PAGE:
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The Department of Health and Human Services just released its new Physical Activity Guidelines recommending that adults get 150 minutes of activity per week. However, only about half of US adults meet these guidelines.

This has implications for business. According to research, over 10% of aggregate health costs are related to not being sufficiently active. If we’re looking at all adults in the US, that means that we’re spending $117 billion health care dollars as a result of inadequate physical activity.

Even for those who are insufficiently active, any increase in physical activity has associated benefits. Not only is physical activity associated with a decreased risk of numerous chronic diseases, it can also help manage the impact of those already suffering from a chronic disease. Notably, the new guidelines give evidence for more immediate benefits that can result in improved job performance: these include improved cognition, reduced anxiety, and improved sleep. In addition, there is evidence that employees who increase their physical activity take fewer sick days.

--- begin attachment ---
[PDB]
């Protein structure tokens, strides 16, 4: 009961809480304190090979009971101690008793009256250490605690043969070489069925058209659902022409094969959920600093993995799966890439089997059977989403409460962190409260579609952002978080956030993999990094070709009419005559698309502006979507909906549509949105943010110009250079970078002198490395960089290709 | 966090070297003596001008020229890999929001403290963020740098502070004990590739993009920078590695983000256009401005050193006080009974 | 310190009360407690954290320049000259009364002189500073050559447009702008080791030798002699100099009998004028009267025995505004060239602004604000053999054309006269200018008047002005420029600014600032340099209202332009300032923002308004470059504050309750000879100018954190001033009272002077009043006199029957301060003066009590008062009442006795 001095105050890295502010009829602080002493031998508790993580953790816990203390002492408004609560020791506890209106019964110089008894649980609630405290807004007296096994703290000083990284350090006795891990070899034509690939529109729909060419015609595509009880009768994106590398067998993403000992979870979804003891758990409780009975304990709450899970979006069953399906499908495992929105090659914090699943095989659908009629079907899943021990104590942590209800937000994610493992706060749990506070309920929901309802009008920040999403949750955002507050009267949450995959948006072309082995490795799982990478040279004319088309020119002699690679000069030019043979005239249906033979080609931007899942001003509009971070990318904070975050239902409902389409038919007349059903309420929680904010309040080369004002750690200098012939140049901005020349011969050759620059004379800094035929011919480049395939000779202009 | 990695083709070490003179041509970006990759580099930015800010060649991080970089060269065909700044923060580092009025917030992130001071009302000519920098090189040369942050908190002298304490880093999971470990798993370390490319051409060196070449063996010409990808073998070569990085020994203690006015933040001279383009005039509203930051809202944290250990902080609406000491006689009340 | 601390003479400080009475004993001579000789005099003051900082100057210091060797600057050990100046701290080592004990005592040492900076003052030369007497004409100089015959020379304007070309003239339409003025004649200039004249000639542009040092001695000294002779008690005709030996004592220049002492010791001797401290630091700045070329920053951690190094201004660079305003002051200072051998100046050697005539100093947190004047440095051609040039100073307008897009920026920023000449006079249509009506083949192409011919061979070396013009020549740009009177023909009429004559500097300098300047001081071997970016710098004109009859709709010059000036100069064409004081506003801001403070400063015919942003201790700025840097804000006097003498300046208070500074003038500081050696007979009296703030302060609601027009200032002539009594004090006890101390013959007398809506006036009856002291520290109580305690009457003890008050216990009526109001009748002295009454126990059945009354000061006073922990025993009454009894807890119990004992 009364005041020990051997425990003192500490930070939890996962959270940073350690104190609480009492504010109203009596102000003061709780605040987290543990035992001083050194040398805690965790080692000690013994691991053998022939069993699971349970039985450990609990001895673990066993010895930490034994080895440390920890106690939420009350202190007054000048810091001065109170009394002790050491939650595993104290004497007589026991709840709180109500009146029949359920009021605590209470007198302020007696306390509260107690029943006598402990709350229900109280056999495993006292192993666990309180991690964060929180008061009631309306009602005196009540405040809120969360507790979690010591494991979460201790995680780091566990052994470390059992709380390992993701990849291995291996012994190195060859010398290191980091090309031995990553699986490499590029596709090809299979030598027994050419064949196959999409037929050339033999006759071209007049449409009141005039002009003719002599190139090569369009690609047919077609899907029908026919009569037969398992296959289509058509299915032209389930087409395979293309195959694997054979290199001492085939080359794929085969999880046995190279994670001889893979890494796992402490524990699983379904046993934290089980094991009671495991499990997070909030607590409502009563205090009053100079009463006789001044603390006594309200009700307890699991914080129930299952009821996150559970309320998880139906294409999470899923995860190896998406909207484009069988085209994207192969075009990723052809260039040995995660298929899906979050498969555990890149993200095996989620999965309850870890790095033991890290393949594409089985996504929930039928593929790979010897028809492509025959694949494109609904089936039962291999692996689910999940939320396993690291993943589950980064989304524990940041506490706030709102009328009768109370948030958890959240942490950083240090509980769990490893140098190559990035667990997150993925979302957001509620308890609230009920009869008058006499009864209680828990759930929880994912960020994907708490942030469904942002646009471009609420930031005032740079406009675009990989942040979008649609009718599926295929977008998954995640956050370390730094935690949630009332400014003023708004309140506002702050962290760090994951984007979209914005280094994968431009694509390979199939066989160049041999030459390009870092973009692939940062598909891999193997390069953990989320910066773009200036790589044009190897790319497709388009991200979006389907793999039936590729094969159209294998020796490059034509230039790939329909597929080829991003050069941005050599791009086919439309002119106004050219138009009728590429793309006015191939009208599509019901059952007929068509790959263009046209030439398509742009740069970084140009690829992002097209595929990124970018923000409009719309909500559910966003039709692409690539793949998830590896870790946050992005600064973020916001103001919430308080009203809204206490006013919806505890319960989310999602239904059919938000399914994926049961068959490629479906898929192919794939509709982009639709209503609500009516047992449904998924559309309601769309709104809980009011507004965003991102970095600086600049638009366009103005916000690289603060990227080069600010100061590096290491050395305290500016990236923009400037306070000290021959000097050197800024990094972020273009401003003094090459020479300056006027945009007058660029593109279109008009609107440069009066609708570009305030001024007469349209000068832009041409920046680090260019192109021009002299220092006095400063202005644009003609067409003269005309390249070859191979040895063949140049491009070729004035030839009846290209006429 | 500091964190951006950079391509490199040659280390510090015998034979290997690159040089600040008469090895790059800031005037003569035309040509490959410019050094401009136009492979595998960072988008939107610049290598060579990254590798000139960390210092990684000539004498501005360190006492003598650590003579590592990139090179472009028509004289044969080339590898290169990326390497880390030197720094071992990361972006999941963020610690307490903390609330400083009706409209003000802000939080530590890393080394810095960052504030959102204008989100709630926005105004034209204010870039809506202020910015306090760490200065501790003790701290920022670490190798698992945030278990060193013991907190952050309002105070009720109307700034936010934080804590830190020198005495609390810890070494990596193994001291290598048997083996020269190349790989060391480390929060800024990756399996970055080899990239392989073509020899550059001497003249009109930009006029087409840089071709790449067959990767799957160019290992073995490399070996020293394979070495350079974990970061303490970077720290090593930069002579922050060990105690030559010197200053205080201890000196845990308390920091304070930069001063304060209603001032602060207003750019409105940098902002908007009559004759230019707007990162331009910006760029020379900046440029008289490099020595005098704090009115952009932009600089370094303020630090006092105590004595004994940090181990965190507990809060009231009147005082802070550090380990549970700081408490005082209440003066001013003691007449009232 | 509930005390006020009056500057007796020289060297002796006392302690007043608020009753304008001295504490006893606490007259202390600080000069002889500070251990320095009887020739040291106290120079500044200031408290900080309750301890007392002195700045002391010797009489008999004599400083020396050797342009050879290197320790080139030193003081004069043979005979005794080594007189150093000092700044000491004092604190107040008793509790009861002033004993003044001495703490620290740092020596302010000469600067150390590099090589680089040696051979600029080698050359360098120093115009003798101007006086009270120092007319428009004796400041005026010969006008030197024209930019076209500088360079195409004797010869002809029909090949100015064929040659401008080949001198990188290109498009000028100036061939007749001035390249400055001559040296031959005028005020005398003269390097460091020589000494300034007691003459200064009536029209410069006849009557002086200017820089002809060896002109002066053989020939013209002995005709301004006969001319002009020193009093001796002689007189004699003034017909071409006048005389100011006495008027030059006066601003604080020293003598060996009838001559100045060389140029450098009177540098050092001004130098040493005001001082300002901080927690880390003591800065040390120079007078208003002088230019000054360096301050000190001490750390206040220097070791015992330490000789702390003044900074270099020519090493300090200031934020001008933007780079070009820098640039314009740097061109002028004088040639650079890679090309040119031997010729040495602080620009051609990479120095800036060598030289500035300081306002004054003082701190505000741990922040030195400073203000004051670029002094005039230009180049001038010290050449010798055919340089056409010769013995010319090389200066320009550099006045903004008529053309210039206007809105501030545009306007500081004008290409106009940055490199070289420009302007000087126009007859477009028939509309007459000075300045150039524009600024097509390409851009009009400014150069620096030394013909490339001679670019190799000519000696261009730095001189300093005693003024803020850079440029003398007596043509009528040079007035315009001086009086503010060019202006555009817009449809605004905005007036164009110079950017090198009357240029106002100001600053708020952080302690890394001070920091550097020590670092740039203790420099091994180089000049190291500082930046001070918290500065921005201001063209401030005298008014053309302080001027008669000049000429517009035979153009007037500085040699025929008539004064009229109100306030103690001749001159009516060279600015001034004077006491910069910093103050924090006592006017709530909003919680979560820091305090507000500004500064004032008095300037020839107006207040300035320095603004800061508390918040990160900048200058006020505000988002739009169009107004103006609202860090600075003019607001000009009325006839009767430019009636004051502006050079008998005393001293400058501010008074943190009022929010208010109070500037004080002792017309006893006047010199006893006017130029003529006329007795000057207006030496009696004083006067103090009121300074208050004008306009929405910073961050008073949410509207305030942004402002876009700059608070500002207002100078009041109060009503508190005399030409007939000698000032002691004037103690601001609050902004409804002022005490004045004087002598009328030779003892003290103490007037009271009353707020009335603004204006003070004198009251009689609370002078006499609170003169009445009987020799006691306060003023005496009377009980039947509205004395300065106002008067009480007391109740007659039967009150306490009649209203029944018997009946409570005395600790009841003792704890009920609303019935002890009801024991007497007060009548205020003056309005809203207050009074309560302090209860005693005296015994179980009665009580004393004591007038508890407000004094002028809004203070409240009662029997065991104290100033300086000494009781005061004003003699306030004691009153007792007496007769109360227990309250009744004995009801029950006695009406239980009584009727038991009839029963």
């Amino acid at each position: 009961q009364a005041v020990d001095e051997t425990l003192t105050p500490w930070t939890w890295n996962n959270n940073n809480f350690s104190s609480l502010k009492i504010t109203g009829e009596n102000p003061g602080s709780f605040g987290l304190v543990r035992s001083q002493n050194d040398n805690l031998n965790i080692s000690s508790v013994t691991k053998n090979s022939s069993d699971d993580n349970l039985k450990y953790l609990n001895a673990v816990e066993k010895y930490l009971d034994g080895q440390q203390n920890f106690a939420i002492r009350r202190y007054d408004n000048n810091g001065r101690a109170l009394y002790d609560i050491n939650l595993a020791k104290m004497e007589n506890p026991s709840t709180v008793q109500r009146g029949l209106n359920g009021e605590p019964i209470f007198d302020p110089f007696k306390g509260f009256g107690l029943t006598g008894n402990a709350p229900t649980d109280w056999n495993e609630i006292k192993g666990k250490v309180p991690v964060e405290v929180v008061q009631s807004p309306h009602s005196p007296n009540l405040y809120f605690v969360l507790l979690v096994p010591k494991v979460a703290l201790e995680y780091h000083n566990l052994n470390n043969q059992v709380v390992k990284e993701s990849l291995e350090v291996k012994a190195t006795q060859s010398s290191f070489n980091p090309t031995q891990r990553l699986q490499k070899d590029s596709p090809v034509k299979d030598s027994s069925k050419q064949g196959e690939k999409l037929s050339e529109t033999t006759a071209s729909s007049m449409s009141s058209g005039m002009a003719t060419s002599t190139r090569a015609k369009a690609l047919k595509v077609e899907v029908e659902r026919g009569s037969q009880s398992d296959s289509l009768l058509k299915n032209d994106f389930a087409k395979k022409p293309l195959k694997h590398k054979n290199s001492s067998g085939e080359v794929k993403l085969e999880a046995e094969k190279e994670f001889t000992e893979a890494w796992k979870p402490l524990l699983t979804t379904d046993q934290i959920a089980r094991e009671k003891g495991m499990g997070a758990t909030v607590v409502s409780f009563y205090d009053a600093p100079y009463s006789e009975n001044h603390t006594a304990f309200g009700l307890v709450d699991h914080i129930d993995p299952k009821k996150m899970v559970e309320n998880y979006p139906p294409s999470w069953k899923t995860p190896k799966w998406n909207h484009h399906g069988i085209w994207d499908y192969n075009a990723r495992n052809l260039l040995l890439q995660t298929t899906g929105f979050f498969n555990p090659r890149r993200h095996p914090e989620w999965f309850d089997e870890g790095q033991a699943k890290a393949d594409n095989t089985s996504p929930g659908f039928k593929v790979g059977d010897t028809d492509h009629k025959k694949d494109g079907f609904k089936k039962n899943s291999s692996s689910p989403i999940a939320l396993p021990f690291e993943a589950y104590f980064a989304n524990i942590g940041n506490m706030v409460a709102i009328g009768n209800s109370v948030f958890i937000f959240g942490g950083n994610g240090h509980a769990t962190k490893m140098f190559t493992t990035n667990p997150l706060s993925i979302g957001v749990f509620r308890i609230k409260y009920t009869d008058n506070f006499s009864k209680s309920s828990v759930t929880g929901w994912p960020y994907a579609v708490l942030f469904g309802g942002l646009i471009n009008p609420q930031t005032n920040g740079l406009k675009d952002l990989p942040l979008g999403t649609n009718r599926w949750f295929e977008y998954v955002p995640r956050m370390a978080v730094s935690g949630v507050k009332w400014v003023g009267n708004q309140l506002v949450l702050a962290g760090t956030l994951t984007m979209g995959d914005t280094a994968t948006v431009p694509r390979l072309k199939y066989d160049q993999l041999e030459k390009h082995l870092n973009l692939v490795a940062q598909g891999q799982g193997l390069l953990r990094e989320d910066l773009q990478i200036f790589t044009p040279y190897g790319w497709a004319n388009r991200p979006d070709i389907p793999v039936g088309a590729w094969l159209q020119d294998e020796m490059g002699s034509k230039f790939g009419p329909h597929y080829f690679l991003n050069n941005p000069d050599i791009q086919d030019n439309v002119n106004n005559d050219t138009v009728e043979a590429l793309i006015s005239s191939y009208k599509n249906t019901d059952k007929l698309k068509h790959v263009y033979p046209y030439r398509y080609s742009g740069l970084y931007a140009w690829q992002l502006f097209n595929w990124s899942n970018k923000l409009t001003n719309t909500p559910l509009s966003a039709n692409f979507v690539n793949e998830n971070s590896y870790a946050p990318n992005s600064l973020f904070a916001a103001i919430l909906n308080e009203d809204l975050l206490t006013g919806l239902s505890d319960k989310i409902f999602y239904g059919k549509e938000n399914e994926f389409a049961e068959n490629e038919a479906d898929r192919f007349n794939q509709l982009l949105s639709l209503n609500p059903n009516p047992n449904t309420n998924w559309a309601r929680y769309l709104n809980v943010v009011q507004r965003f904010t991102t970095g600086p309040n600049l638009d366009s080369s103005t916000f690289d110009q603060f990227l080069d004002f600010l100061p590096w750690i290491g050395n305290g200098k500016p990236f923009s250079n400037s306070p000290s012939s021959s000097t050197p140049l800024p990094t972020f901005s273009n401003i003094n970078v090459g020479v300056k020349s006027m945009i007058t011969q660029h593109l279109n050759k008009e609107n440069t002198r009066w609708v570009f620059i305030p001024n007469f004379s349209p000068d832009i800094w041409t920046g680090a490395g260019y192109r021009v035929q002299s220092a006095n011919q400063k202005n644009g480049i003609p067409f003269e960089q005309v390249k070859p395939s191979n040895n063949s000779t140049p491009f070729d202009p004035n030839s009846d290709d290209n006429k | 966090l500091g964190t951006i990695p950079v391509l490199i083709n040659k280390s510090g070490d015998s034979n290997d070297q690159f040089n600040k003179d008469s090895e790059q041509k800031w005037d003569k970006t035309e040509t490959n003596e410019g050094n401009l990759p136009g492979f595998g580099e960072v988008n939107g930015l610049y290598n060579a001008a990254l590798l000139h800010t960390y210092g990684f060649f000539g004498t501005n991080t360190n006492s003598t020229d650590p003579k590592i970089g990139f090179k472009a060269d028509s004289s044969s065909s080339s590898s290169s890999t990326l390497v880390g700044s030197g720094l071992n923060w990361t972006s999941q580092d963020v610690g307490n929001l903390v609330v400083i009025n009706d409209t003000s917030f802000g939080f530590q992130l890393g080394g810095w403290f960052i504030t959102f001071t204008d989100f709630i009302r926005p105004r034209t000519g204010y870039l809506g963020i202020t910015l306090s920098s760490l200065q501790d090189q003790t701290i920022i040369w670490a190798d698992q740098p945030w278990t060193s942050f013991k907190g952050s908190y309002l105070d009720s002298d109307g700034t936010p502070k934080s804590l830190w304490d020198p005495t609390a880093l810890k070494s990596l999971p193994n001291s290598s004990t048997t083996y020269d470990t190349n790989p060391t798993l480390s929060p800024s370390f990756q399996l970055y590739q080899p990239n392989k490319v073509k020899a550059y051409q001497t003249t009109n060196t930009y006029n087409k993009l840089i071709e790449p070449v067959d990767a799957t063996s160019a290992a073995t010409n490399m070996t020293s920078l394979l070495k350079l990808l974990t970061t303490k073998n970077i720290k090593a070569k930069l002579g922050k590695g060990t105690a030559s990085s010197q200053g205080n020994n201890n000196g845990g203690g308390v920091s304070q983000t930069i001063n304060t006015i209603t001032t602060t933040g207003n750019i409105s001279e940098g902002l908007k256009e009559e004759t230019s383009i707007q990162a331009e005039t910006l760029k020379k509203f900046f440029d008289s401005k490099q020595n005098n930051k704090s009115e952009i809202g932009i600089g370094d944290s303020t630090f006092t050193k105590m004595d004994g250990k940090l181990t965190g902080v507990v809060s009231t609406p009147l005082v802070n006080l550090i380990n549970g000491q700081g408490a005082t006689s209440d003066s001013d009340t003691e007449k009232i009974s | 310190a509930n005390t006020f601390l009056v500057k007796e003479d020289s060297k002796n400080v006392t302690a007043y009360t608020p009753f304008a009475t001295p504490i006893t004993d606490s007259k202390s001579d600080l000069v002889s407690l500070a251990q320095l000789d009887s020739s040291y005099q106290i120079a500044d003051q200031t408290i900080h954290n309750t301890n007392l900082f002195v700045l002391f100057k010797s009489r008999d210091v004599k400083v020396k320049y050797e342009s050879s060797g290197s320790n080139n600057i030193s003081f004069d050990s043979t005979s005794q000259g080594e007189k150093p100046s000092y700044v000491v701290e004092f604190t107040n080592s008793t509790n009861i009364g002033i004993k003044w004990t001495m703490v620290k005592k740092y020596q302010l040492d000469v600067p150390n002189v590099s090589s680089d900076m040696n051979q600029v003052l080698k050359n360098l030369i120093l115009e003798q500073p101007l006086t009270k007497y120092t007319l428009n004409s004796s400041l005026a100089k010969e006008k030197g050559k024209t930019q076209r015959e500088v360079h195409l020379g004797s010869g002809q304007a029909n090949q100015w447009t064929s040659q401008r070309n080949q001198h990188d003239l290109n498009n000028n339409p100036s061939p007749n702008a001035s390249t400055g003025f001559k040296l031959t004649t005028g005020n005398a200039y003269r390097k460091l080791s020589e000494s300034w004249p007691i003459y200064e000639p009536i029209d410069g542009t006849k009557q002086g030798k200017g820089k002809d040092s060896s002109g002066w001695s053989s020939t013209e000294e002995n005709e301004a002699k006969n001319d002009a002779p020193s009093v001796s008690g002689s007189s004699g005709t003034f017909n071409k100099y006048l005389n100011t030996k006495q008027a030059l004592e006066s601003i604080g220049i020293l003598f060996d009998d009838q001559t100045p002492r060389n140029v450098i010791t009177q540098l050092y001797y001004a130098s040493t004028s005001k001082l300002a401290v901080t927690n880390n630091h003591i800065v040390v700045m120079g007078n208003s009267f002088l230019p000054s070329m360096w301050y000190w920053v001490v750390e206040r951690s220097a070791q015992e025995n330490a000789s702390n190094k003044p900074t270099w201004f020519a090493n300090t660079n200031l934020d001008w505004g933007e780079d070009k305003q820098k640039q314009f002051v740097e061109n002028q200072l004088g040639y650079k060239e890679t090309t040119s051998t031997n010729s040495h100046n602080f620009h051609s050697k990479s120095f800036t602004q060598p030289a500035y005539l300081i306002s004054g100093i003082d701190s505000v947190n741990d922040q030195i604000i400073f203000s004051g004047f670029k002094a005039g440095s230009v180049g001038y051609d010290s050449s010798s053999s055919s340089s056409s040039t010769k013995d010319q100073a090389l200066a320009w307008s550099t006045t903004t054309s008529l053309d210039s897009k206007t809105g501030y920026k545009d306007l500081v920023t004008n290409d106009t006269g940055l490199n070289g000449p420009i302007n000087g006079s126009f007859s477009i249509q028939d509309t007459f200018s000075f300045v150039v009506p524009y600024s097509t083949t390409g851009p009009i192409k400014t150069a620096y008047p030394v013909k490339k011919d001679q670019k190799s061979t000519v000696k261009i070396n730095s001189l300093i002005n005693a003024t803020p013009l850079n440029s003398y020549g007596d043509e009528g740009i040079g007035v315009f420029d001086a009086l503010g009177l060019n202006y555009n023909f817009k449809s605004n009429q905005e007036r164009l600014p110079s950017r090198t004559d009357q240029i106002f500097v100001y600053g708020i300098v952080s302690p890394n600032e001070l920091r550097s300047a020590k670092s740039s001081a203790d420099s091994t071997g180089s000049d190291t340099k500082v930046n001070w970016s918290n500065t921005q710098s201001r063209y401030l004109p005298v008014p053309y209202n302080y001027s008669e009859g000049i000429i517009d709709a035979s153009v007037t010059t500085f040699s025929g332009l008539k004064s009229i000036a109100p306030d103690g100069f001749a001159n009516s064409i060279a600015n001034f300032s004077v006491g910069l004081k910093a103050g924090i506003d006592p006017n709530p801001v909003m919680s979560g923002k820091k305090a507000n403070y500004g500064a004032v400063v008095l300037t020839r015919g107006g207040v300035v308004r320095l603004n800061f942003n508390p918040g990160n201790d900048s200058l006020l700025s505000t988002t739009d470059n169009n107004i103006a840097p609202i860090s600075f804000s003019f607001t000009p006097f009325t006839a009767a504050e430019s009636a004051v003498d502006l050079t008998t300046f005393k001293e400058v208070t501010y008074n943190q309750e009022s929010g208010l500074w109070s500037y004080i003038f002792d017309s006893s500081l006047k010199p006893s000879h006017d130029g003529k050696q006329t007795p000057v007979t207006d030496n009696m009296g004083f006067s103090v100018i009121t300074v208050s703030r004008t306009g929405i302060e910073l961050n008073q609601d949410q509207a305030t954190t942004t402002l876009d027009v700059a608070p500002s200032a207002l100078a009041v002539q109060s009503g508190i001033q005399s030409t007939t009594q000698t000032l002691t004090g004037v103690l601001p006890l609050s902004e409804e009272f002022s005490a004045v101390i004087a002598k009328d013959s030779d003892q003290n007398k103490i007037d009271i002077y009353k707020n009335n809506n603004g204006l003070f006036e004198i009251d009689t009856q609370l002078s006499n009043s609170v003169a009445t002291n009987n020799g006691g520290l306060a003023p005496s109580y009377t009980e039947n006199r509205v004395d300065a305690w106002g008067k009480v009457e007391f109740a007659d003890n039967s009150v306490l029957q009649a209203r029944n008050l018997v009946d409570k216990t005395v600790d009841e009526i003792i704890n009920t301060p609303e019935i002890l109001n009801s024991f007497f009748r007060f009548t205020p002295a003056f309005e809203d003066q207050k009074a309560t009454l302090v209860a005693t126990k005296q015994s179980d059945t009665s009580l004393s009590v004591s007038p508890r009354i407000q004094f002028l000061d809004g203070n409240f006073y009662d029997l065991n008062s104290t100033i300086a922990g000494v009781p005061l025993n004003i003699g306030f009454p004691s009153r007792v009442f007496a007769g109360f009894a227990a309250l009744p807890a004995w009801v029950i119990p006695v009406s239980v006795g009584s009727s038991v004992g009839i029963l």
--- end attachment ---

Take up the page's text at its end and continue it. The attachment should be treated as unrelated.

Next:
Although the benefits of activity are well established, adopting the habit is hard. There are many steps employers can take to encourage their employees to be physically active, including:

  • Encourage the use of stairs – signage can help
  • Promote walking meetings
  • Advocate walking breaks
  • Support active commuting to work (by walking, biking or taking public transit)
  • Allow flexible schedules for employees to find a time to exercise that best suits them

Additional strategies can be found here. These can be complemented by recommendations provided by the Workplace Research Network to help improve employees’ physical activity levels.


Posted by Erin Peterson

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